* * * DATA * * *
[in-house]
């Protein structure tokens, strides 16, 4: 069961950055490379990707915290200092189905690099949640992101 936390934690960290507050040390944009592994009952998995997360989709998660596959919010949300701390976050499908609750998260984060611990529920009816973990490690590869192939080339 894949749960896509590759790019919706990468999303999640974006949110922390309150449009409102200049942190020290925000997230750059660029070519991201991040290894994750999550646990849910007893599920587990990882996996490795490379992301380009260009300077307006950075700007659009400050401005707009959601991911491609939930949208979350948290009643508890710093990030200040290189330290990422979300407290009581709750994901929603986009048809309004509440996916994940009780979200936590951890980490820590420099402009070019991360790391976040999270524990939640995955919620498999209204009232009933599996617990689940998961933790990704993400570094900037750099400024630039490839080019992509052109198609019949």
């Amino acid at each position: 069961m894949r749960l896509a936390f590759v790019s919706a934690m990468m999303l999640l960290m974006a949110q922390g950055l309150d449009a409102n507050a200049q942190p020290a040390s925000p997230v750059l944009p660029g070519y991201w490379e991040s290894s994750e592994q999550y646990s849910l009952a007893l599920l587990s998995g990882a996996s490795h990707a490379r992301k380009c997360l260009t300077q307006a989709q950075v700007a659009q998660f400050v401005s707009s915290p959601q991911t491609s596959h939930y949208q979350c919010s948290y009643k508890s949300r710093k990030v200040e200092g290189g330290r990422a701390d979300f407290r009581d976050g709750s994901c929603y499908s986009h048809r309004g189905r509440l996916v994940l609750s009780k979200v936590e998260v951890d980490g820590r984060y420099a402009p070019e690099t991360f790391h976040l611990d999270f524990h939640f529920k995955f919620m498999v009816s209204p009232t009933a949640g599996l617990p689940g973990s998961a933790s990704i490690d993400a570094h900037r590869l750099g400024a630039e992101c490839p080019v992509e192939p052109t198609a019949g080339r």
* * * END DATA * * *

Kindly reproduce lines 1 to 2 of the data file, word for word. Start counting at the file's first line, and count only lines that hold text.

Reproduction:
[in-house]
């Protein structure tokens, strides 16, 4: 069961950055490379990707915290200092189905690099949640992101 936390934690960290507050040390944009592994009952998995997360989709998660596959919010949300701390976050499908609750998260984060611990529920009816973990490690590869192939080339 894949749960896509590759790019919706990468999303999640974006949110922390309150449009409102200049942190020290925000997230750059660029070519991201991040290894994750999550646990849910007893599920587990990882996996490795490379992301380009260009300077307006950075700007659009400050401005707009959601991911491609939930949208979350948290009643508890710093990030200040290189330290990422979300407290009581709750994901929603986009048809309004509440996916994940009780979200936590951890980490820590420099402009070019991360790391976040999270524990939640995955919620498999209204009232009933599996617990689940998961933790990704993400570094900037750099400024630039490839080019992509052109198609019949």